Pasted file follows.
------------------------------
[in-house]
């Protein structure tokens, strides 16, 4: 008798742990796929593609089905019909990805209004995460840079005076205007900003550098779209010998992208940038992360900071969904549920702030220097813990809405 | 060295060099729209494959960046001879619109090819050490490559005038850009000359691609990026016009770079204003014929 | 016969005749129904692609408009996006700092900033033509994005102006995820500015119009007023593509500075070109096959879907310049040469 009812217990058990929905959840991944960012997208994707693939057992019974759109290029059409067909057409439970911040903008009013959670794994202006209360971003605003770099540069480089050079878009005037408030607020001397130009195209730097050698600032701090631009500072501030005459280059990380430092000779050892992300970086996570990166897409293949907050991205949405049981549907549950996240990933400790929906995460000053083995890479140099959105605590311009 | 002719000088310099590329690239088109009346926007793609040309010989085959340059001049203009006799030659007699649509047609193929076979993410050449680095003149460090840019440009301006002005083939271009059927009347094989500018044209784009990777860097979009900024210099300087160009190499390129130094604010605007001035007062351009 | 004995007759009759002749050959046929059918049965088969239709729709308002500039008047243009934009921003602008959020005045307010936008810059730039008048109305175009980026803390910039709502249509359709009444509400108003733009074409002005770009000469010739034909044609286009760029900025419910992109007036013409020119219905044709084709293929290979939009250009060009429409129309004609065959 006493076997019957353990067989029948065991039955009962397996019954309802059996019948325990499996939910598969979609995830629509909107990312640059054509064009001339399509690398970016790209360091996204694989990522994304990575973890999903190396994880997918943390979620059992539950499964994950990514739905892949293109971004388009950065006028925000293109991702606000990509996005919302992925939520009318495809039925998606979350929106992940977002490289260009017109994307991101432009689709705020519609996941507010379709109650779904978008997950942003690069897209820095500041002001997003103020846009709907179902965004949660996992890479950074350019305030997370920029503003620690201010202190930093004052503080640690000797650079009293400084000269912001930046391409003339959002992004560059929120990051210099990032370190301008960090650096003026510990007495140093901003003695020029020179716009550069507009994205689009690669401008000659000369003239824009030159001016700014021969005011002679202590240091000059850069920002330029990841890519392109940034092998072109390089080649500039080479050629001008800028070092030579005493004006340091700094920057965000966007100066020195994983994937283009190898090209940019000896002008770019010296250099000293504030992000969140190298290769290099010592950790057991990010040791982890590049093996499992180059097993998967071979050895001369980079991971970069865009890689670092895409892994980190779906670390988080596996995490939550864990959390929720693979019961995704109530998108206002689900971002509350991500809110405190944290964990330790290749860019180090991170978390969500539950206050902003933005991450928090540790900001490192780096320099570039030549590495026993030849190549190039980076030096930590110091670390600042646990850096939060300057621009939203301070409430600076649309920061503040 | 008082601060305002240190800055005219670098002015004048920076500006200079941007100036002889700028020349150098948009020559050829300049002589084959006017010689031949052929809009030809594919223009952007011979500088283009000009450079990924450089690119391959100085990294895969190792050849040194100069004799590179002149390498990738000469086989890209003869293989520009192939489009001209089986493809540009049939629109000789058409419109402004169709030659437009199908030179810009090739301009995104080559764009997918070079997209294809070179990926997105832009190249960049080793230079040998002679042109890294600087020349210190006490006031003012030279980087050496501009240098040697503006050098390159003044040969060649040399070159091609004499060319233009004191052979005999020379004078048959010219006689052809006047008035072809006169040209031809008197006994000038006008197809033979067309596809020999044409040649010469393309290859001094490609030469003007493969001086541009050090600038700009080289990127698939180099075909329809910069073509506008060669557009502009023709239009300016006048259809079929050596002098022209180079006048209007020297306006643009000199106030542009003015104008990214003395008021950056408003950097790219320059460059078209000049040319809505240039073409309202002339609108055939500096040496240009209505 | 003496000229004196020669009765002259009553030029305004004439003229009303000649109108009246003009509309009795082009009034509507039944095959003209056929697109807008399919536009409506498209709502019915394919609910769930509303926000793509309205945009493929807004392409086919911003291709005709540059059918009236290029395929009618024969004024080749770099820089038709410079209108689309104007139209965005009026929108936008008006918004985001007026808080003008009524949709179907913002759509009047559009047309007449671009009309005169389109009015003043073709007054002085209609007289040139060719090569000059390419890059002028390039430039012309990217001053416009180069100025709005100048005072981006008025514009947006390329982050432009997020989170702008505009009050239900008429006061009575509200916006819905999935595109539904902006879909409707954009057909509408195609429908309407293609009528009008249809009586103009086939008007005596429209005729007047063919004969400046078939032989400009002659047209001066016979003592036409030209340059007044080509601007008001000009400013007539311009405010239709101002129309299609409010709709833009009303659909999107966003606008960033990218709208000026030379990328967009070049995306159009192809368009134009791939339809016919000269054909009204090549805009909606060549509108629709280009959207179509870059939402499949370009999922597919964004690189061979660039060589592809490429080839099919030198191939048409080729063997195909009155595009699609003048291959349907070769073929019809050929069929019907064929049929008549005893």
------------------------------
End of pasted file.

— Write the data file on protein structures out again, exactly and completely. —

[in-house]
């Protein structure tokens, strides 16, 4: 008798742990796929593609089905019909990805209004995460840079005076205007900003550098779209010998992208940038992360900071969904549920702030220097813990809405 | 060295060099729209494959960046001879619109090819050490490559005038850009000359691609990026016009770079204003014929 | 016969005749129904692609408009996006700092900033033509994005102006995820500015119009007023593509500075070109096959879907310049040469 009812217990058990929905959840991944960012997208994707693939057992019974759109290029059409067909057409439970911040903008009013959670794994202006209360971003605003770099540069480089050079878009005037408030607020001397130009195209730097050698600032701090631009500072501030005459280059990380430092000779050892992300970086996570990166897409293949907050991205949405049981549907549950996240990933400790929906995460000053083995890479140099959105605590311009 | 002719000088310099590329690239088109009346926007793609040309010989085959340059001049203009006799030659007699649509047609193929076979993410050449680095003149460090840019440009301006002005083939271009059927009347094989500018044209784009990777860097979009900024210099300087160009190499390129130094604010605007001035007062351009 | 004995007759009759002749050959046929059918049965088969239709729709308002500039008047243009934009921003602008959020005045307010936008810059730039008048109305175009980026803390910039709502249509359709009444509400108003733009074409002005770009000469010739034909044609286009760029900025419910992109007036013409020119219905044709084709293929290979939009250009060009429409129309004609065959 006493076997019957353990067989029948065991039955009962397996019954309802059996019948325990499996939910598969979609995830629509909107990312640059054509064009001339399509690398970016790209360091996204694989990522994304990575973890999903190396994880997918943390979620059992539950499964994950990514739905892949293109971004388009950065006028925000293109991702606000990509996005919302992925939520009318495809039925998606979350929106992940977002490289260009017109994307991101432009689709705020519609996941507010379709109650779904978008997950942003690069897209820095500041002001997003103020846009709907179902965004949660996992890479950074350019305030997370920029503003620690201010202190930093004052503080640690000797650079009293400084000269912001930046391409003339959002992004560059929120990051210099990032370190301008960090650096003026510990007495140093901003003695020029020179716009550069507009994205689009690669401008000659000369003239824009030159001016700014021969005011002679202590240091000059850069920002330029990841890519392109940034092998072109390089080649500039080479050629001008800028070092030579005493004006340091700094920057965000966007100066020195994983994937283009190898090209940019000896002008770019010296250099000293504030992000969140190298290769290099010592950790057991990010040791982890590049093996499992180059097993998967071979050895001369980079991971970069865009890689670092895409892994980190779906670390988080596996995490939550864990959390929720693979019961995704109530998108206002689900971002509350991500809110405190944290964990330790290749860019180090991170978390969500539950206050902003933005991450928090540790900001490192780096320099570039030549590495026993030849190549190039980076030096930590110091670390600042646990850096939060300057621009939203301070409430600076649309920061503040 | 008082601060305002240190800055005219670098002015004048920076500006200079941007100036002889700028020349150098948009020559050829300049002589084959006017010689031949052929809009030809594919223009952007011979500088283009000009450079990924450089690119391959100085990294895969190792050849040194100069004799590179002149390498990738000469086989890209003869293989520009192939489009001209089986493809540009049939629109000789058409419109402004169709030659437009199908030179810009090739301009995104080559764009997918070079997209294809070179990926997105832009190249960049080793230079040998002679042109890294600087020349210190006490006031003012030279980087050496501009240098040697503006050098390159003044040969060649040399070159091609004499060319233009004191052979005999020379004078048959010219006689052809006047008035072809006169040209031809008197006994000038006008197809033979067309596809020999044409040649010469393309290859001094490609030469003007493969001086541009050090600038700009080289990127698939180099075909329809910069073509506008060669557009502009023709239009300016006048259809079929050596002098022209180079006048209007020297306006643009000199106030542009003015104008990214003395008021950056408003950097790219320059460059078209000049040319809505240039073409309202002339609108055939500096040496240009209505 | 003496000229004196020669009765002259009553030029305004004439003229009303000649109108009246003009509309009795082009009034509507039944095959003209056929697109807008399919536009409506498209709502019915394919609910769930509303926000793509309205945009493929807004392409086919911003291709005709540059059918009236290029395929009618024969004024080749770099820089038709410079209108689309104007139209965005009026929108936008008006918004985001007026808080003008009524949709179907913002759509009047559009047309007449671009009309005169389109009015003043073709007054002085209609007289040139060719090569000059390419890059002028390039430039012309990217001053416009180069100025709005100048005072981006008025514009947006390329982050432009997020989170702008505009009050239900008429006061009575509200916006819905999935595109539904902006879909409707954009057909509408195609429908309407293609009528009008249809009586103009086939008007005596429209005729007047063919004969400046078939032989400009002659047209001066016979003592036409030209340059007044080509601007008001000009400013007539311009405010239709101002129309299609409010709709833009009303659909999107966003606008960033990218709208000026030379990328967009070049995306159009192809368009134009791939339809016919000269054909009204090549805009909606060549509108629709280009959207179509870059939402499949370009999922597919964004690189061979660039060589592809490429080839099919030198191939048409080729063997195909009155595009699609003048291959349907070769073929019809050929069929019907064929049929008549005893």